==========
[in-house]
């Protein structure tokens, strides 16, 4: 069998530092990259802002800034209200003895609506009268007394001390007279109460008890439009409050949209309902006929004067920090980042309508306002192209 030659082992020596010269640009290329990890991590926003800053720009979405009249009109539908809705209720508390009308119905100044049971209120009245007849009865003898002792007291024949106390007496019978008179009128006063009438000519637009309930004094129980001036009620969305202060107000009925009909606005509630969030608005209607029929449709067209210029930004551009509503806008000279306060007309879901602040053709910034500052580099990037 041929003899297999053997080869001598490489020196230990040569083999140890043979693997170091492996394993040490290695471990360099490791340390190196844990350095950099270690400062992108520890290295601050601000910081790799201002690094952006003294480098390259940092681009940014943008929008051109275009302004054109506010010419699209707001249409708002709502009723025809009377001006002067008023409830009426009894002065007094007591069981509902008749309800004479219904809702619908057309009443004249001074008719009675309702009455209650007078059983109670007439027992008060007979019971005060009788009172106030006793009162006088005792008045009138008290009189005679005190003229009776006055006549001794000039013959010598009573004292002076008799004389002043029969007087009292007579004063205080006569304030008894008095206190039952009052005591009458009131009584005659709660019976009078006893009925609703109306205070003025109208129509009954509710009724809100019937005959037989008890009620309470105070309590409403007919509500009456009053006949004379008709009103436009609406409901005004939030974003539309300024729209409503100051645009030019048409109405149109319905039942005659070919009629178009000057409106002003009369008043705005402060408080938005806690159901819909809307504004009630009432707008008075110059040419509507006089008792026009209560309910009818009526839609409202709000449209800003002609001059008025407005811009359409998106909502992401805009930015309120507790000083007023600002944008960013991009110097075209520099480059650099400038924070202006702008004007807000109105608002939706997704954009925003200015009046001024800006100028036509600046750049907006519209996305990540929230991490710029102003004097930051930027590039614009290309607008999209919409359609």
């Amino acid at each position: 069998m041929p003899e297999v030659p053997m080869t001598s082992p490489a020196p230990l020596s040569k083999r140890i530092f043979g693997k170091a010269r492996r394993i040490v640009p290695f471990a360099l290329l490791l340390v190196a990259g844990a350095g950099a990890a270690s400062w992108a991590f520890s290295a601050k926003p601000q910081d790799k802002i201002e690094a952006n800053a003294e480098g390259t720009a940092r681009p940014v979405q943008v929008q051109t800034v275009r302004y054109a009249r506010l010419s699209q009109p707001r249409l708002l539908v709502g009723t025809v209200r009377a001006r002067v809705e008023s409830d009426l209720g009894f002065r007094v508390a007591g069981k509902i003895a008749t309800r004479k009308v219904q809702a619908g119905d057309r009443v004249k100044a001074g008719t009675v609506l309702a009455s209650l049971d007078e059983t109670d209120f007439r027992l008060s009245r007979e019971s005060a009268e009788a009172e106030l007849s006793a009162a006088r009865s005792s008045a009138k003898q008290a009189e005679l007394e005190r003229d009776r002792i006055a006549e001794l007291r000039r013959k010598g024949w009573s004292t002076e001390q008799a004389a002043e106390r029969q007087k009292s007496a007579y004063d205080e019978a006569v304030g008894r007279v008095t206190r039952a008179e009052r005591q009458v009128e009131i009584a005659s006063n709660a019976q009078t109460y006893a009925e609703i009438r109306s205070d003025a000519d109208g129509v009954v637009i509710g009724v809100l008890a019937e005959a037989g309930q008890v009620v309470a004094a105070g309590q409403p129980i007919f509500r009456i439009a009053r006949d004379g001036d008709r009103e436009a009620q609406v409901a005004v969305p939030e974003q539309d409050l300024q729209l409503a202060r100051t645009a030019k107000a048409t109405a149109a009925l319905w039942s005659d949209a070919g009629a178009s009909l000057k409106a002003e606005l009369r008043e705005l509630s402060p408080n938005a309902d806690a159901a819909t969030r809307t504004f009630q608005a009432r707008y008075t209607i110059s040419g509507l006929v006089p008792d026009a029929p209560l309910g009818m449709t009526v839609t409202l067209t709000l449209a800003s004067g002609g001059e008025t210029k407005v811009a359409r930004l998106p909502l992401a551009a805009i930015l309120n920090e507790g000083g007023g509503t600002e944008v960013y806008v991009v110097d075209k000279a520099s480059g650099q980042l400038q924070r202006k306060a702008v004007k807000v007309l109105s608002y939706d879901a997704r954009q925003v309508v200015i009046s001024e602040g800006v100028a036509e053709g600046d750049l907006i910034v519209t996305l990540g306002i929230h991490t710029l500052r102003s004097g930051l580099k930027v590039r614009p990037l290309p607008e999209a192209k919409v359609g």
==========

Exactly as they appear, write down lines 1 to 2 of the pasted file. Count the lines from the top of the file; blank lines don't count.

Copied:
[in-house]
């Protein structure tokens, strides 16, 4: 069998530092990259802002800034209200003895609506009268007394001390007279109460008890439009409050949209309902006929004067920090980042309508306002192209 030659082992020596010269640009290329990890991590926003800053720009979405009249009109539908809705209720508390009308119905100044049971209120009245007849009865003898002792007291024949106390007496019978008179009128006063009438000519637009309930004094129980001036009620969305202060107000009925009909606005509630969030608005209607029929449709067209210029930004551009509503806008000279306060007309879901602040053709910034500052580099990037 041929003899297999053997080869001598490489020196230990040569083999140890043979693997170091492996394993040490290695471990360099490791340390190196844990350095950099270690400062992108520890290295601050601000910081790799201002690094952006003294480098390259940092681009940014943008929008051109275009302004054109506010010419699209707001249409708002709502009723025809009377001006002067008023409830009426009894002065007094007591069981509902008749309800004479219904809702619908057309009443004249001074008719009675309702009455209650007078059983109670007439027992008060007979019971005060009788009172106030006793009162006088005792008045009138008290009189005679005190003229009776006055006549001794000039013959010598009573004292002076008799004389002043029969007087009292007579004063205080006569304030008894008095206190039952009052005591009458009131009584005659709660019976009078006893009925609703109306205070003025109208129509009954509710009724809100019937005959037989008890009620309470105070309590409403007919509500009456009053006949004379008709009103436009609406409901005004939030974003539309300024729209409503100051645009030019048409109405149109319905039942005659070919009629178009000057409106002003009369008043705005402060408080938005806690159901819909809307504004009630009432707008008075110059040419509507006089008792026009209560309910009818009526839609409202709000449209800003002609001059008025407005811009359409998106909502992401805009930015309120507790000083007023600002944008960013991009110097075209520099480059650099400038924070202006702008004007807000109105608002939706997704954009925003200015009046001024800006100028036509600046750049907006519209996305990540929230991490710029102003004097930051930027590039614009290309607008999209919409359609």